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article imageQ&A: CFO's are powering CX and digital transformation Special

By Tim Sandle     Mar 31, 2020 in Business
When it comes to the CFO, modernizing customer experience probably isn’t the first thing that comes to mind. Yet CFO’s are crucial in driving the modernization in customer experience, which is key to many business strategies.
With a recent study showing 76 percent of respondents believing the CFO drives digital transformation in their business, the role of the CFO is changing, as Planful SVP Marketing Rowan Tonkin explains.
Tonkin looks at organizations who implement a Continuous Planning model as those who are best in control of their digital transformation initiatives: knowing what’s being spent, what’s currently coming in, and what’s predicted to come in across the entire business.
Digital Journal: How important is the customer experience for influencing digital transformation initiatives?
Rowan Tonkin: We’re seeing a massive modernization in customer experience, and CFOs have become crucial in driving customer experience programs and digital transformation initiatives. Some of those initiatives include:
Fast and simple sales cycles
Innovative products that are easy to use and solve real problems
Product roadmaps that continuously elevate your customers’ ability to perform and excel in their organizations
World-class customer care and support that ensures customers are happy and always have their questions and issues addressed immediately
Traditionally, CFOs have had aspirations to address these initiatives but have often lacked the time and resources necessary to execute because they’ve been bogged down with mundane tasks and bookkeeping. Now with Continuous Planning, CFO’s have a better pulse on revenue that’s currently coming in and what’s predicted to come in. This allows the Finance team to easily see where the organization may need to implement additional resources and enables department leaders across the organization to make a business case for specific customer experience programs and digital transformation initiatives that will drive business value.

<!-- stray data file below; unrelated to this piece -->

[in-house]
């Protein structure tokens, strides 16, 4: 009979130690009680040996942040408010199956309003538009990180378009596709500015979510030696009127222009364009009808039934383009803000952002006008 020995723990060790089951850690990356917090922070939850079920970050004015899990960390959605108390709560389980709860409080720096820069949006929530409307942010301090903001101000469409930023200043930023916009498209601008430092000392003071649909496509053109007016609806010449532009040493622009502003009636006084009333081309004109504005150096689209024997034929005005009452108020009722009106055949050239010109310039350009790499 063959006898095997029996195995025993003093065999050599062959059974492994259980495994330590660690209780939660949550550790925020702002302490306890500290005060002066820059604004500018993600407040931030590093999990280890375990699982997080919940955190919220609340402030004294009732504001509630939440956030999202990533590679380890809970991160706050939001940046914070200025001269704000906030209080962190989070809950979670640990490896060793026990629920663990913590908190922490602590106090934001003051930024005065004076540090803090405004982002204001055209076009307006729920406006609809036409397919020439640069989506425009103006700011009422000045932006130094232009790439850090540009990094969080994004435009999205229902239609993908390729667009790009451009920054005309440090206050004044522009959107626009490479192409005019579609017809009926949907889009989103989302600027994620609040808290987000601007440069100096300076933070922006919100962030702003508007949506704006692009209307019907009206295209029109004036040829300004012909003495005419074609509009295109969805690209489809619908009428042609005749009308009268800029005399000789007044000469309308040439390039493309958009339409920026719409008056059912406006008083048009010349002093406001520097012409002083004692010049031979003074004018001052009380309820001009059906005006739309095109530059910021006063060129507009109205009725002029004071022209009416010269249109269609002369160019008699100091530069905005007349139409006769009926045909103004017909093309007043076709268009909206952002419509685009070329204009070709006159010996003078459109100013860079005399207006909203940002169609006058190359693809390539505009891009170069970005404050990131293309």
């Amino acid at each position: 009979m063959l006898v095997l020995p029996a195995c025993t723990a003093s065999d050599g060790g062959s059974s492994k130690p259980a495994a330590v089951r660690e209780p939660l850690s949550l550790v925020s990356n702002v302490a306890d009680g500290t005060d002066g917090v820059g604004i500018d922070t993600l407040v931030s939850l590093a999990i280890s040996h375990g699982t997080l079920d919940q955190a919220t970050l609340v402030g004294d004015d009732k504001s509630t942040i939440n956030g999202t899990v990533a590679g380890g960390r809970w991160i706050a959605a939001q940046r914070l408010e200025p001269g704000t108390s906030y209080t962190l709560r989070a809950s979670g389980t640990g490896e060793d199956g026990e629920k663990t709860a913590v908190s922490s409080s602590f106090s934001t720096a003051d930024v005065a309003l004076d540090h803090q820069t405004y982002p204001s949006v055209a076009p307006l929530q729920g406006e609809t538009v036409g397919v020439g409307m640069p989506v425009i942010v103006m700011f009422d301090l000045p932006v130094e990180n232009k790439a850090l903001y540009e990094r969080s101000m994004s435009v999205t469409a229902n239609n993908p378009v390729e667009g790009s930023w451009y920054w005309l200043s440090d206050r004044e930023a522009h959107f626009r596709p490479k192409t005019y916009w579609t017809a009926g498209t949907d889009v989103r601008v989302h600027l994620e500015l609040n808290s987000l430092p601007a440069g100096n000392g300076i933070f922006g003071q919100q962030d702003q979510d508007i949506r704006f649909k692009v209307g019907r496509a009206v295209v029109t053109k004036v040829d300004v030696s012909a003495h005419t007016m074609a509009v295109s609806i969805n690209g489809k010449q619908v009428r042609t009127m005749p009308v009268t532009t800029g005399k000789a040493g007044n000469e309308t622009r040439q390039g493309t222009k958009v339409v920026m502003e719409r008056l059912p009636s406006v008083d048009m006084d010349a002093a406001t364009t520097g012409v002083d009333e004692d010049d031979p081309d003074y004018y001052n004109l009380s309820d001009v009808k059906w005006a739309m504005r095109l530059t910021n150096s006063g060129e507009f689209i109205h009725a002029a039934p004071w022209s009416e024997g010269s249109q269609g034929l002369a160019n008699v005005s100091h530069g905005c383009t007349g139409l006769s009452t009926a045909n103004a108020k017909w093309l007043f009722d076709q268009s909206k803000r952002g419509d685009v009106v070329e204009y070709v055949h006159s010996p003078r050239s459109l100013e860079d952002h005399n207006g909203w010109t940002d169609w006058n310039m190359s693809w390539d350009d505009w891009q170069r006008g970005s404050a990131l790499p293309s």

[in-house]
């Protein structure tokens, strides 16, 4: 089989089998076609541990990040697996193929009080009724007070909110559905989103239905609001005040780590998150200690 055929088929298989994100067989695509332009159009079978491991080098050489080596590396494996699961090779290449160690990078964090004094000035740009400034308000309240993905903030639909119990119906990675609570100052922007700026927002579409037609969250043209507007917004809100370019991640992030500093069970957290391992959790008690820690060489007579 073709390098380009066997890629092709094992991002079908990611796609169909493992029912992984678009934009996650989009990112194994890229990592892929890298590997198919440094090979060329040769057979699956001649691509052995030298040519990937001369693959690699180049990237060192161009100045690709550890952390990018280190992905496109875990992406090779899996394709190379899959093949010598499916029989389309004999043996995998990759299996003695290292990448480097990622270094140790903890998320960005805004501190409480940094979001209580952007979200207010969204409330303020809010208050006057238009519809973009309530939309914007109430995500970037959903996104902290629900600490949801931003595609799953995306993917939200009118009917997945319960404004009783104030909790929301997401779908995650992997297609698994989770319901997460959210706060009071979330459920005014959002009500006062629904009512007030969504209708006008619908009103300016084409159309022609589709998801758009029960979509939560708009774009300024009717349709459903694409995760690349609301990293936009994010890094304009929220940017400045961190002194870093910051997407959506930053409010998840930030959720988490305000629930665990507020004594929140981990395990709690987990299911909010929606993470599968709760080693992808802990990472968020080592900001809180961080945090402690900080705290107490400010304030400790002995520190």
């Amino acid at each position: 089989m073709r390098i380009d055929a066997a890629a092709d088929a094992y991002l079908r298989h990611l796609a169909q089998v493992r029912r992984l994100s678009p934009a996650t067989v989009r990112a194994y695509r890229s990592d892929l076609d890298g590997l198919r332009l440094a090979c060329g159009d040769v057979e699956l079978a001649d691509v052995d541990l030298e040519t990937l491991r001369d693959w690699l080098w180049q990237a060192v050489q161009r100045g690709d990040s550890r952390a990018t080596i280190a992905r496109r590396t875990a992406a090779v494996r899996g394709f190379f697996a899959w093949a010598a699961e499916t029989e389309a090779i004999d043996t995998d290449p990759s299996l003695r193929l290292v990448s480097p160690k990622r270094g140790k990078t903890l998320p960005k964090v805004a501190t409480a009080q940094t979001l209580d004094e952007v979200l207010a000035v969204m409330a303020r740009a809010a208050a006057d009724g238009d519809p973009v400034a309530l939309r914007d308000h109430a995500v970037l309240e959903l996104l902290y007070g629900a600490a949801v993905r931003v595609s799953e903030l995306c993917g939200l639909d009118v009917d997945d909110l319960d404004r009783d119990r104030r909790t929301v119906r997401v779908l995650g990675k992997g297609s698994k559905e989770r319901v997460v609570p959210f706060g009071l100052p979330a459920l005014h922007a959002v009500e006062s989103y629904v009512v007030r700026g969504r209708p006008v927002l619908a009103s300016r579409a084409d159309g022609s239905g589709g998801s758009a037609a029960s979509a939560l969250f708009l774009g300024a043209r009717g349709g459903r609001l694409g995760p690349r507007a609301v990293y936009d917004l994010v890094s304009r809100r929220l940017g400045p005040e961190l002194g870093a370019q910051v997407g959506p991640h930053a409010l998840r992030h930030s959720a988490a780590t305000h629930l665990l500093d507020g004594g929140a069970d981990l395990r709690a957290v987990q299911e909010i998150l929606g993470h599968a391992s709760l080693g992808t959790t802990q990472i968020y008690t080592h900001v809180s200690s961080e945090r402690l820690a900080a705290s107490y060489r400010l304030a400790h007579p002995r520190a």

DJ: How important is digital transformation for businesses?
Tonkin: The world is changing faster than ever before and businesses need to be able to adapt in the face of uncertainty. Continuous Planning is digital transformation in the purest sense of the word—a technology-enabled vision that involves tools, processes, and workflows that empower finance and business leaders to continuously make smarter decisions about the strategic goals and initiatives that drive their company’s success. It’s a matter of quickly reacting and responding to unforeseen events as they happen—such as a major geopolitical incident or global health crisis, like we’re currently seeing with the COVID-19 pandemic—while also proactively anticipating change and having plans in place for every scenario.
Companies would do well to embrace digital transformation if they want to respond confidently and proactively to changing business conditions, mitigate against unexpected risks, and capitalize on new opportunities as they emerge. With the right technology, processes, and culture in place, companies gain a competitive advantage as they become more agile, make better decisions, and allocate resources more intelligently.
DJ: Is digital transformation all about technology?
Tonkin:Every digital transformation initiative is centered around technology—it’s the main catalyst that enables change. However, a business will never fully reach its potential without the right processes, training, and culture in place. Workflows and collaboration will look dramatically different when there’s an AI-enabled cloud-based Continuous Planning platform involved. It will take some training to get the users proficient with the tools and data in their day-to-day work, as it’s not simply a matter of plugging the technologies in place and sitting back and waiting for the transformation to happen. It takes an active and intentional effort to make the technology work for you, and not the other way around.